Simple cheese souffle
This is the soufflé for the culinarily challenged.
Soufflé. It’s the word that strikes terror into aspiring cooks. Actually, it can strike terror into the most experienced cook. The idea of any dish that must be treated with such care and delicacy, that a loud noise or simple sneeze might ruin all your hard work. Something thought so difficult that even the tiniest of misteps can turn it into soup or a leaden, burned brick. We’ve seen the TV episodes of the Fifities housewife desperate to impress the in-laws reduced to tears by a fallen soufflé. Soufflé the dread, soufflé the feared! Like the greatest sinners among us, we fear becoming The Fallen.
I have been instructed by experienced chefs, I have experimented in my own kitchen, and yes, I have had a fallen soufflés. But practice makes perfect, and mistakes sometimes take you where you meant to go. I worked on a soufflé recipe for months, making notes, crossing things out, writing in the margins, spilling milk on the ink and somehow I got here. I may not of reinvented the wheel, but I sure made it simple.
This is the soufflé for the culinarily challenged. I won’t say it is foolproof; it does take a little patience. But from the first time I accidently stumbled upon the formula to the many times I have made it since, I have never had a dud. My nieces and I used to create “restaurants” at my house. We’d design a menu, plan the cooking, make the signs, take the orders (from indulgent parents and grandparents) and cook and serve the meal. On the first menu of our first restaurant, we offered this Cheese Soufflé, and it was a best seller. So trust me, you can do it.
Cheese soufflé makes an elegant first course, a lovely light luncheon with a salad, or a sophisticated breakfast or brunch treat. Jazz these up with herbs added in, or the addition of a surprise at the bottom of the dish. I always argue for using the best ingredients possible, but in a simple dish like this it is really important that they shine. Farm fresh eggs, quality butter and really good cheese. I use a natural white cheddar.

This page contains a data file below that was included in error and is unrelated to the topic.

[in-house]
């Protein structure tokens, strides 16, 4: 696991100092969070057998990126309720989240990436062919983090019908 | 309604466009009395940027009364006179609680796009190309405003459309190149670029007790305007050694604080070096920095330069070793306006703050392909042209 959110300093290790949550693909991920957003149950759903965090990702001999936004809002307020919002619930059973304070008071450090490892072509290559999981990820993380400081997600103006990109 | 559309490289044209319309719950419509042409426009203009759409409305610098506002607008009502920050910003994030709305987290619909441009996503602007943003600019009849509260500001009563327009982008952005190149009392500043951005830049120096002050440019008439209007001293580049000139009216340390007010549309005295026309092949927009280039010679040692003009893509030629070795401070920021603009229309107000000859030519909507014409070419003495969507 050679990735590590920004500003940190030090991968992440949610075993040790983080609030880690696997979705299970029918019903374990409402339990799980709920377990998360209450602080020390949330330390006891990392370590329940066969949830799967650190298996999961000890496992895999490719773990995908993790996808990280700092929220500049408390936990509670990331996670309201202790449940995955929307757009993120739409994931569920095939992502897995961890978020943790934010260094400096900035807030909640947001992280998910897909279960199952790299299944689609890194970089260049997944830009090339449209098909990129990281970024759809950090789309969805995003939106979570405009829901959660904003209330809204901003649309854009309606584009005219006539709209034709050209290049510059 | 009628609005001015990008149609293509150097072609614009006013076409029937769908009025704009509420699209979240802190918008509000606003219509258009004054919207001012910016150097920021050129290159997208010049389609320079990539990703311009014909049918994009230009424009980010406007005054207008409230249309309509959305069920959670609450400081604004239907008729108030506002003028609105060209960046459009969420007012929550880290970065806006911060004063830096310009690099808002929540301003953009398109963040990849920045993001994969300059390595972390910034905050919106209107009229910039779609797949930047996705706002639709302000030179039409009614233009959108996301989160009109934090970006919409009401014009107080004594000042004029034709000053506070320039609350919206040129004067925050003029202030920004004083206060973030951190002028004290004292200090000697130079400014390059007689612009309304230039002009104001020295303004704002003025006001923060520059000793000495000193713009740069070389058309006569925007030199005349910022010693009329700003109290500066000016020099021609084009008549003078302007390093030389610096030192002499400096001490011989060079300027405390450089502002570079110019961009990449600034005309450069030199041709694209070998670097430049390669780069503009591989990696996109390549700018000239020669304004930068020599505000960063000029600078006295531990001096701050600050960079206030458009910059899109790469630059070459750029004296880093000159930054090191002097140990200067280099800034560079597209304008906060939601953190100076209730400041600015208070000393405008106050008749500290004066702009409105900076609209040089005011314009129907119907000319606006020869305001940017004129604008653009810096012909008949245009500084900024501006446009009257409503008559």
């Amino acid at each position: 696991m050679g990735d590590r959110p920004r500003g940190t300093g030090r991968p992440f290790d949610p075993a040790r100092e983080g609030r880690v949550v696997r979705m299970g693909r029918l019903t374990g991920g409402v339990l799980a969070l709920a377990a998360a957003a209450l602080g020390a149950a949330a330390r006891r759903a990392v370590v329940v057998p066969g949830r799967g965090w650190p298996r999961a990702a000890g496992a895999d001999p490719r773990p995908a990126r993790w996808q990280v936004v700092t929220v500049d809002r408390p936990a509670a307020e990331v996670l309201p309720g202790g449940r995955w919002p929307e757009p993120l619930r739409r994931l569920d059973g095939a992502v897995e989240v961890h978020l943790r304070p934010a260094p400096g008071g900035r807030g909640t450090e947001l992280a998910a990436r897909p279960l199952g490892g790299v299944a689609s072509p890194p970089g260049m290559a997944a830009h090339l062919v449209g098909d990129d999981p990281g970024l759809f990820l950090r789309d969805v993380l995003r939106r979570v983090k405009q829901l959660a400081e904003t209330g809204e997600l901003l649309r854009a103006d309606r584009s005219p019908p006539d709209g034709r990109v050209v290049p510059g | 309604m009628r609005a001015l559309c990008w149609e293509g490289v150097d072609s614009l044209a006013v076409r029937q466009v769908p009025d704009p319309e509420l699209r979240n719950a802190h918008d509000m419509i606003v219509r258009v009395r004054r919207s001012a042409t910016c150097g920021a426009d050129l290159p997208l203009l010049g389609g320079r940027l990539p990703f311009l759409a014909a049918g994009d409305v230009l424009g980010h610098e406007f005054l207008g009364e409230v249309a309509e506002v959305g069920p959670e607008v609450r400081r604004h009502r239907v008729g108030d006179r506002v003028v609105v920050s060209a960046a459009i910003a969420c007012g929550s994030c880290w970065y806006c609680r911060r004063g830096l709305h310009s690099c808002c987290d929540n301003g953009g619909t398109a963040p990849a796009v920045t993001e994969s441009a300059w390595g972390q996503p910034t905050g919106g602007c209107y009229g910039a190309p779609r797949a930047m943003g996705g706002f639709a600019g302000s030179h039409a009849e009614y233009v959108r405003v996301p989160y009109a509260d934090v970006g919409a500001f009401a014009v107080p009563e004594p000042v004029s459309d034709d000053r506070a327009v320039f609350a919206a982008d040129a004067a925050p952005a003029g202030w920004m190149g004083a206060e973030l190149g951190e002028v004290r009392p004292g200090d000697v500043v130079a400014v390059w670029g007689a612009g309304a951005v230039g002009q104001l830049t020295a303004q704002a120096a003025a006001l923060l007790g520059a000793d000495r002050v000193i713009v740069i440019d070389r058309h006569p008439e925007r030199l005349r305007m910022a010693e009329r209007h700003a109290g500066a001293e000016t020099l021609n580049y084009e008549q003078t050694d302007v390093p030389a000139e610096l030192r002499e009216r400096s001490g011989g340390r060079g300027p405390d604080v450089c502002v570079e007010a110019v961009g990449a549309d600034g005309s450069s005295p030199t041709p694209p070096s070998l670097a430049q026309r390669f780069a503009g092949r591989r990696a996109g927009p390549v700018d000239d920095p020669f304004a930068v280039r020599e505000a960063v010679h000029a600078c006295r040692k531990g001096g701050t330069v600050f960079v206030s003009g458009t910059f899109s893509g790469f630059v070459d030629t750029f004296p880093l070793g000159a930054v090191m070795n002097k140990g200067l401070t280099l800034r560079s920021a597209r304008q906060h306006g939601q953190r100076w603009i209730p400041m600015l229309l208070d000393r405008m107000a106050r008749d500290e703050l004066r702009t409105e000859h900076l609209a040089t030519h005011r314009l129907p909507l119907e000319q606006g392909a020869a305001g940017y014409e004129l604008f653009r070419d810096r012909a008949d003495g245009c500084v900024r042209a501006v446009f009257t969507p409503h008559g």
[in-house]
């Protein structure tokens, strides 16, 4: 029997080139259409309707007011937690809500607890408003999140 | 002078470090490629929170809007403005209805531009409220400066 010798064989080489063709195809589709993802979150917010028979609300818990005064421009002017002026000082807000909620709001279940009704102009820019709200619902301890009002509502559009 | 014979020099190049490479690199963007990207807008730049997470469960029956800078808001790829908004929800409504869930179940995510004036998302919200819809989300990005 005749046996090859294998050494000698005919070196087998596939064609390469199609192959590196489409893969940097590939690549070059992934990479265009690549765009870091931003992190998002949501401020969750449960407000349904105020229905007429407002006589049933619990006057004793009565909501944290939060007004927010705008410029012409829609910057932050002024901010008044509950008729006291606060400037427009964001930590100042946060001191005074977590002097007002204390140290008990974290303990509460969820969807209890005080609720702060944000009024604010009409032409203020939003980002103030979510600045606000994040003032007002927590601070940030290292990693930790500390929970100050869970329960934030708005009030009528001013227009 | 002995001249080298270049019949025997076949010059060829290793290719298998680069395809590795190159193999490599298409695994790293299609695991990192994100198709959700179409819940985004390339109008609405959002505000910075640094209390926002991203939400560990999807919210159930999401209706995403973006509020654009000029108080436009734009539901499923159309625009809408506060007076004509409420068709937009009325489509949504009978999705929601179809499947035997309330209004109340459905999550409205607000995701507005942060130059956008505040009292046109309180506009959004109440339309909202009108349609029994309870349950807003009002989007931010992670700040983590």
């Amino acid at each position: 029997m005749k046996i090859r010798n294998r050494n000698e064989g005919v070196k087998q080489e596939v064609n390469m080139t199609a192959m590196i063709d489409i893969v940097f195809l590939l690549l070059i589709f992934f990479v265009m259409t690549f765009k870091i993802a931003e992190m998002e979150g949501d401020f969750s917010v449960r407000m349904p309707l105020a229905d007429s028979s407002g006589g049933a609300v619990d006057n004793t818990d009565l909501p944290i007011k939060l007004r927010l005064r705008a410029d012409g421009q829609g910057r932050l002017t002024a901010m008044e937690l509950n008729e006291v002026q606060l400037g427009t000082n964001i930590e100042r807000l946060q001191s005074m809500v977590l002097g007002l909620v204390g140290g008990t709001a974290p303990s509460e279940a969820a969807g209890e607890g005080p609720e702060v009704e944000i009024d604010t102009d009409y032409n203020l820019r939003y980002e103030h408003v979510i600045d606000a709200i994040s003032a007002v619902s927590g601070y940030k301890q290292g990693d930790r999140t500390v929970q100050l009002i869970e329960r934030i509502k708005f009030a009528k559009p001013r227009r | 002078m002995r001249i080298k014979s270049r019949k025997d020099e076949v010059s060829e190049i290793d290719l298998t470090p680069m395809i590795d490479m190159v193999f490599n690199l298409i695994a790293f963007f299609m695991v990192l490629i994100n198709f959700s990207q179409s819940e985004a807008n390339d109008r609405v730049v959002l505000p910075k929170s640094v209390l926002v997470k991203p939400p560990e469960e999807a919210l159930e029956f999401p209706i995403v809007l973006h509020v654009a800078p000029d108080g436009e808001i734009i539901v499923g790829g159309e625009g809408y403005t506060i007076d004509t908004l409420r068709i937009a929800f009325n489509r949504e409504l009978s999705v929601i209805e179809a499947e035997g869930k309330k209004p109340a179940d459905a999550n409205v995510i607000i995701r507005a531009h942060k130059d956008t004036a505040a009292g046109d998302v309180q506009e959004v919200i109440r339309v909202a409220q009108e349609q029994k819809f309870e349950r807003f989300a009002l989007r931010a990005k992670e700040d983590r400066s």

It is important that the eggs are at room temperature, and that the cheese mixture has cooled before folding in the egg whites to get the puffy soufflé effect.
5 tablespoons butter
1/2 cup flour
1-1/2 cups whole milk
2 teaspoons Dijon mustard
8 ounces sharp cheddar cheese
1/4 teaspoon nutmeg
1/4 teaspoon salt
4 eggs, separated, room temperature
Preheat the oven to 400 degrees F. Have a sheet pan ready. Butter and flour 6 ramekins, about 7 ounces each.
Melt the butter in a saucepan over medium heat, then whisk in the flour until it starts to bubble and turns white, about 3 minutes. Take off the heat and gradually whisk in the milk. Return to heat and whisk until bubbling and thick. Switch to a spatula or sturdy wooden spoon and add the mustard, cheese, nutmeg and salt. Pull off the heat and add the egg yolks. Stir vigorously until everything is smooth and fully incorporated. Cool.
In an electric mixer, whisk the egg whites to stiff peaks. Stir a large dollop of the egg whites into the cheese mixture to loosen it up, then gently fold in the rest of the whites.
Divide the mixture evenly among the ramekins. Place a baking sheet in the oven to heat for about 5 minutes. Carefully place the ramekins on the heated baking sheet and bake until puffed and golden, about 15 minutes.
Serve immediately. These will deflate as they cool – deflate, not fall or collapse. They are still lovely, light and airy.
You can chill the pre-baked ramekins for up to 4 hours in you prefer. When ready to serve, cook as directed above, though they may take a minute longer.
*For a little flair, spoon an extra into the ramekins such as crumbled blue cheese, chunky salsa or chutney.
Related post on The Runaway Spoon: Blender Cheese Soufflé
The Christian Science Monitor has assembled a diverse group of food bloggers. Our guest bloggers are not employed or directed by The Monitor and the views expressed are the bloggers' own and they are responsible for the content of their blogs and their recipes. All readers are free to make ingredient substitutions to satisfy their dietary preferences, including not using wine (or substituting cooking wine) when a recipe calls for it. To contact us about a blogger, click here.